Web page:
Treating digoxin toxicity: is less more?

Digifab3 out of 5 stars

Digoxin-specific antibody fragments in the treatment of digoxin toxicity. Chan BSH, Buckley NA. Clin Toxicol 2014 Aug 4 [Epub ahead of print]

Abstract

This long detailed paper seems to be a manifesto masquerading as a review article. It is quite informative and well worth reading. But I’d keep in mind that the authors appear to have a (not so) hidden agenda: to decrease the dose of digoxin-specific antibody fragments administered in most cases of acute and chronic digoxin toxicity.

The authors state their objective up front:

To review the pharmacology, efficacy, effectiveness, indications, safety and dosage of digoxin-Fab. On the basis of the reviewed data. to propose a regimen of administering digoxin-fab to patients with digoxin poisoning based on pharmacokinetic principles.

Although they identified 140 relevant citations, they are not clear on exactly how these were selected. (Their reference list contains only 69 papers.) They note that there have been no randomized clinical trials on digoxin toxicity.

The authors say this about indications for using digoxin-specific antibody fragments:

There is general agreement that digoxin-Fab is indicated in patients with life-threatening tachy-bradyarrhythmias, hyperkalaemia (> 6 mmol/L) or haemodynamic instability with concentrations (e.g. digoxin > 2 μg/L or > 2.6 nmol/L) that support digoxin may be a contributing cause.

They point out that in acute toxicity, dose calculations based on serum digoxin levels taken before distribution is complete (approximately 6 hours) may overestimate the amount of digoxin-Fab required. They argue that 2 vials of digoxin would likely neutralize all free digoxin in the central compartment in cases of acute overdose, with clinical benefit evident within 60 minutes. The dose could be repeated if there were no clinical response.

Chronic toxicity usually involves a much lower total body load than in cases of acute ingestion, and lower doses of digoxin-Fab are generally recommended. Therefore:

. . . we recommend giving 1 vial (40 mg) at a time and observe for clinical response. If none is observed after 60 min, a second ampoule of digoxin-Fab may be administered, to neutralize digoxin re-distributing from the peripheral compartment.

The authors may very well be correct that much lower doses of digoxin-Fab than those generally used may suffice. However, I think there are a number of weaknesses in their argument and would be reluctant to adopt their suggestions at this time. With regard to acute toxicity, it would be hard to titrate the need for additional doses of digoxin-Fab, since clinical effect will not be evident for 30 minutes to an hour. When treating actual or potentially life-threatening toxicity, it seems to me risky to delay getting a reliably sufficient dose of antidote on board as soon as possible. Although the authors’ suggestions are based on pharmacokinetic modeling, there are not enough clinical data available to indicate whether their 2-vials-and-observe” protocol would be safe and effective.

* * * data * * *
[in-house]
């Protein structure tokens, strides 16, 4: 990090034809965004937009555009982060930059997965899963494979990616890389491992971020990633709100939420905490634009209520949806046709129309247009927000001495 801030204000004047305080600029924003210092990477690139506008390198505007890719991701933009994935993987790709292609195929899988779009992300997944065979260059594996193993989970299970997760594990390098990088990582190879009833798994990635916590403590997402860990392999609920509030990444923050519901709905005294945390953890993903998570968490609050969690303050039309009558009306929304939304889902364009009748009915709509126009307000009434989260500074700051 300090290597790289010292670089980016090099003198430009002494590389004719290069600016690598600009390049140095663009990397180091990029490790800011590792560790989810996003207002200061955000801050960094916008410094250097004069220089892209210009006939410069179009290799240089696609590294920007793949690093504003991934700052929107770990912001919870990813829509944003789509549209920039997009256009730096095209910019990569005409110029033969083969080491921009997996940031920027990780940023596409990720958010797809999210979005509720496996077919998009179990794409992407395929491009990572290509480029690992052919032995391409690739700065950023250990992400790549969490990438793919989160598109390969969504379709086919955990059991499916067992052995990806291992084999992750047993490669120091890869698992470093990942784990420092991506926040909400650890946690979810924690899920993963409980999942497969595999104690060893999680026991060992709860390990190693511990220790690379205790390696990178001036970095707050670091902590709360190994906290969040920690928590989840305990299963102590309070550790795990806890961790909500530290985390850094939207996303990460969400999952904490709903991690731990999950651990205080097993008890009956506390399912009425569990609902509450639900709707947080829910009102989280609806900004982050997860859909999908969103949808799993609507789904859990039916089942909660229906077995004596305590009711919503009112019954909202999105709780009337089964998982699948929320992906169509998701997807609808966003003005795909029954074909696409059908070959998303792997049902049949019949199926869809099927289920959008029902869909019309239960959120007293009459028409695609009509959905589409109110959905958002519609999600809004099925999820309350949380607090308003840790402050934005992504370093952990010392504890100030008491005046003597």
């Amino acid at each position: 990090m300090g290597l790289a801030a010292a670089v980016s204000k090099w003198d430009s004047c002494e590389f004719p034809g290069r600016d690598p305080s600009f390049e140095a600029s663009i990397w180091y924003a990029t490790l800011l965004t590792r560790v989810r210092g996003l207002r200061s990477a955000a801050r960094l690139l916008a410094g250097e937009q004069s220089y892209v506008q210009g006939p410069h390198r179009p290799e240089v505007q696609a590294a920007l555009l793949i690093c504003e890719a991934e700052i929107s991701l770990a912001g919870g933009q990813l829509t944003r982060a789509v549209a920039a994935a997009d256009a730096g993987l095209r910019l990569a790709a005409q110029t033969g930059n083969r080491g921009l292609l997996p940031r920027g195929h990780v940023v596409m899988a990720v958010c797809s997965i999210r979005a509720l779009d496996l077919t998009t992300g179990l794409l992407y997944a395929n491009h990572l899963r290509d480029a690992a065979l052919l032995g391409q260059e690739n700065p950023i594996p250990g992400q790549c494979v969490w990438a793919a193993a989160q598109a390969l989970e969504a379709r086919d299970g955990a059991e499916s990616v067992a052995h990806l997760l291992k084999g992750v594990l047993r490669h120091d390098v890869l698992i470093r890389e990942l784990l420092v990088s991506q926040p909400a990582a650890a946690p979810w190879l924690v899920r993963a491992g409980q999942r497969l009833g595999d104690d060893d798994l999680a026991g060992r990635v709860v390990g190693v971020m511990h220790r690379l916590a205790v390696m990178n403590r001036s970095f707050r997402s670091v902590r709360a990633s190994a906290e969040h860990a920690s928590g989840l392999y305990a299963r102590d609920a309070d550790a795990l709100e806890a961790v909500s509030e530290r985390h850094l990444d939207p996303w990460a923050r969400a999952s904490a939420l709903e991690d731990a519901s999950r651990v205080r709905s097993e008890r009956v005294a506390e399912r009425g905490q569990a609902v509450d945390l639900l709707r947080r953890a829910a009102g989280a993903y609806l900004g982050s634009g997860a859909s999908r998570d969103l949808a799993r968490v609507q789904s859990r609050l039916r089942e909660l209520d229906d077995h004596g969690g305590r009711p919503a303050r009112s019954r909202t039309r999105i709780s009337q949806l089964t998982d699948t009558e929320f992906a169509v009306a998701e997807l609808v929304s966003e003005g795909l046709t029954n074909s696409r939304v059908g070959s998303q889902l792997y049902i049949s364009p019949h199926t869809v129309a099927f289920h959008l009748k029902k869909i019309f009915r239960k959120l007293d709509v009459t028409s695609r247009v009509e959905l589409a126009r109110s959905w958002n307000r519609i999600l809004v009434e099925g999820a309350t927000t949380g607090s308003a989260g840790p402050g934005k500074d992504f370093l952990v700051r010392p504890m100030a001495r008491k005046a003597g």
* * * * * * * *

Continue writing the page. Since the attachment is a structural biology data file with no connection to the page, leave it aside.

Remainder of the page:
I’m even more doubtful about their recommendation for treating chronic poisoning  If the indication is life-threatening toxicity, giving a single vial and then observing for an hour seems foolish. The one advantage to this is to save on the cost of digoxin-Fab. (The current price of a vial of Digibind is $728 USD.) since with chronic toxicity relatively few vials of digoxin-Fab are required in most cases, this protocol would not produce significant savings.

Of course, in treating stable patients without signs of immediate life-threatening manifestations of digoxin poisoning, the incremental start-low-and-titrate-to-response method may work just fine. Unfortunately, this paper in my opinion does not distinguishing adequately between truly life-threatening cases and those that are less dire. It is, however, dense with good information and definitely worth a look. II found it  extremely helpful to think through the authors’ recommendations and see if they made sense.

 

 

 

 

 

It has recently been suggested that the therapeutic blood level of digoxin be reduced from 0.8-2.0 μg/L to 0.5-0.8 μg/L in patients with congestive heart failure. (Contrary to the authors’ implication, I do not believe that this suggestion has been universally accepted.)

 

Hydrogen peroxide ingestion: can bedside ultrasound help?

http://www.youtube.com/watch?v=ed6mpRKmx14

3 out of 5 stars

Young Woman With Epigastric Pain and Vomiting. Manning EP et al. Ann Emerg Med 2014 Sep;64:330.

Full Text

This brief case is part of the Annals of Emergency Medicines‘s series “Image of the Month.” A 23-year-old woman develops epigastric pain and vomiting after investing a cleaning agent. Abdominal exam was unremarkable. a CT of the abdomen demonstrated gas in the portal veins.

The cleaning agent was hydrogen peroxide, which causes injury by two mechanisms: 1) corrosive tissue injury, and 2) gas formation. A previous case report indicated that even dilute 3% hydrogen peroxide can cause gas emboli to the portal system. Images that accompany this case reveal erosions in the esophagus and stomach, as well as gas embolization to the portal veins. The patient was treated with hyperbaric oxygen with resolution of her abdominal pain.

It would have been interesting to see a bedside ultrasound in this case. Gas in the portal veins should show up as unusual hyperechoic densities in the liver. This may be an indication for referral to a hyperbaric oxygen center.